This paper examines socrates' method for determining whether virtue is taught, And discusses some of the opposing interpretations that have been offered (e.G., By robinson and hackforth). Some major conclusions are: that hypotheses that have been deduced from other hypotheses can still be called hypotheses; that it is false that there can be only one hypothesis per argument; and that the several hypotheses in a given argument need not all be hypothesized with the same degree of confidence.
A distressing number of philosophers and classicists think that the deuteros plous or “second best” mentioned at Phaedo 99c9-dl is the hypothetical method. Many of them will even tell you that Plato says the hypothetical method is the deuteros plous, and that they are not merely interpreting his meaning. They usually back off, however, when challenged on this point, for there jus isn’t any such statement by Plato. Nor, I think, does Plato give us any justification at all for taking (...) the deuteros plous as the hypothetical method. I will argue in this paper that he is referring rather to the explanation of things in terms of their formal causes, and that this sort of explanation is “second best” when compared to a teleological explanation in terms of final causes. The hypothetical method of the dialectician is simply the logical device or apparatus by means of which the theory of ideas and the attendant notion of formal causation are introduced into the discussion; it is not a “second best” method and is not inferior to anything else. (shrink)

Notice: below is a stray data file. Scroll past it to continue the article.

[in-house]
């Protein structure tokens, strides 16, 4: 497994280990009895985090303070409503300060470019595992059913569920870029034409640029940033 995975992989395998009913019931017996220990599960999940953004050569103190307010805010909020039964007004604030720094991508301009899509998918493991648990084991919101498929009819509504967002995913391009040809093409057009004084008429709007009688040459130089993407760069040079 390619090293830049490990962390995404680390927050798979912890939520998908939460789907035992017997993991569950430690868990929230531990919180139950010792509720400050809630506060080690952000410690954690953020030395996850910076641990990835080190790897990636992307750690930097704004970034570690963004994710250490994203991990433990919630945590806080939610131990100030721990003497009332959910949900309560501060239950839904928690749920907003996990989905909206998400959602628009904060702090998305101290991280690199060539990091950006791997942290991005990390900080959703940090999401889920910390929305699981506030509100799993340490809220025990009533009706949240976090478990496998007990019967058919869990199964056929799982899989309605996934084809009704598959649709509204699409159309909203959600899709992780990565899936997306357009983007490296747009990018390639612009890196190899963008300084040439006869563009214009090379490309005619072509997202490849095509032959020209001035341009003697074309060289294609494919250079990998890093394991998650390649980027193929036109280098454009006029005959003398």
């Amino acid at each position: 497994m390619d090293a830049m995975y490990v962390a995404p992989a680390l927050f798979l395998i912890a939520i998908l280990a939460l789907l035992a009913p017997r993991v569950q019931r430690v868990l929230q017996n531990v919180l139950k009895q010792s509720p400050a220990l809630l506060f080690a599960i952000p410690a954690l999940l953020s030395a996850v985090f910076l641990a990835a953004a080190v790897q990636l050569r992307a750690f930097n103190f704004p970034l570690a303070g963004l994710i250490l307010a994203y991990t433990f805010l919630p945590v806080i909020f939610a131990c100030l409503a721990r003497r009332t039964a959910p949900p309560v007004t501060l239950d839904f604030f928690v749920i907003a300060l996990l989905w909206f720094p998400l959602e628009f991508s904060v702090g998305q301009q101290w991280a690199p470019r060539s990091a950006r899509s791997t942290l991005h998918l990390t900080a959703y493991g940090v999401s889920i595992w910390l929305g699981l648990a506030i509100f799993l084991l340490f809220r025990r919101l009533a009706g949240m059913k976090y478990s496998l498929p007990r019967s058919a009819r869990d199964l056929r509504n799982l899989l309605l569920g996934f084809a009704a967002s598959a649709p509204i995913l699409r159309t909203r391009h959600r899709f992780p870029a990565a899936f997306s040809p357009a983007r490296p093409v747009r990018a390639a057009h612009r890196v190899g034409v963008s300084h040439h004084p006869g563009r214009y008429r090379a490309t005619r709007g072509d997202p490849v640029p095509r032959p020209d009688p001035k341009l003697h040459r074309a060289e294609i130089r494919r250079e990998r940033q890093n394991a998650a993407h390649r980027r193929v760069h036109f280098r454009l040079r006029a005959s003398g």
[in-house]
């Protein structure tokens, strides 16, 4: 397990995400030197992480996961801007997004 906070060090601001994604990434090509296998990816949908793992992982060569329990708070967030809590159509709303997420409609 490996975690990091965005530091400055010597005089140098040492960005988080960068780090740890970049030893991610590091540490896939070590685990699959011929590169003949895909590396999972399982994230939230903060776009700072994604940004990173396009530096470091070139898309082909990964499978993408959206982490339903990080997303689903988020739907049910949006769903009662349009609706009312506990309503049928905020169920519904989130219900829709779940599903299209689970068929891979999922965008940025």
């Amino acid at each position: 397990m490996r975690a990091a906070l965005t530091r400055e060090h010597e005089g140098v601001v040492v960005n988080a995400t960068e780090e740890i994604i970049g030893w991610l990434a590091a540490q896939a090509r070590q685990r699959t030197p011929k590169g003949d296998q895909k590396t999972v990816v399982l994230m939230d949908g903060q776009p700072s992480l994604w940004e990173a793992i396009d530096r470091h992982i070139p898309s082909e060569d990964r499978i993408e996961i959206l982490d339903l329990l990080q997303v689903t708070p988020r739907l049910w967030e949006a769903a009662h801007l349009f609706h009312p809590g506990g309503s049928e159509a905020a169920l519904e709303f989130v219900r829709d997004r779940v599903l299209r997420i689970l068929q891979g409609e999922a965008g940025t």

This paper suggests that the appearance of circularity in descartes' arguments is due to a lack of precision in his statements of them, Rather than to any flaw in his reasoning. The clear and distinct perceptions presupposed in the demonstrations of the existence of God are not the same as those whose reliability depends upon the existence of god. He is presupposing the reliability only of those clear and distinct perceptions which are known through the light of nature and have (...) metaphysical certainty in that they cannot be imagined false even on the demon hypothesis. And the only clear and distinct perceptions whose reliability he is demonstrating are those which are not known through the light of nature with metaphysical certainty but are subject to metaphysical doubt on the demon hypothesis, Even though they have moral or psychological certainty. (shrink)
In this philosophy classic, which was first published in 1951, E. R. Dodds takes on the traditional view of Greek culture as a triumph of rationalism. Using the analytical tools of modern anthropology and psychology, Dodds asks, "Why should we attribute to the ancient Greeks an immunity from 'primitive' modes of thought which we do not find in any society open to our direct observation?" Praised by reviewers as "an event in modern Greek scholarship" and "a book which it would (...) be difficult to over-praise," _The Greeks and the Irrational _was Volume 25 of the Sather Classical Lectures series. (shrink)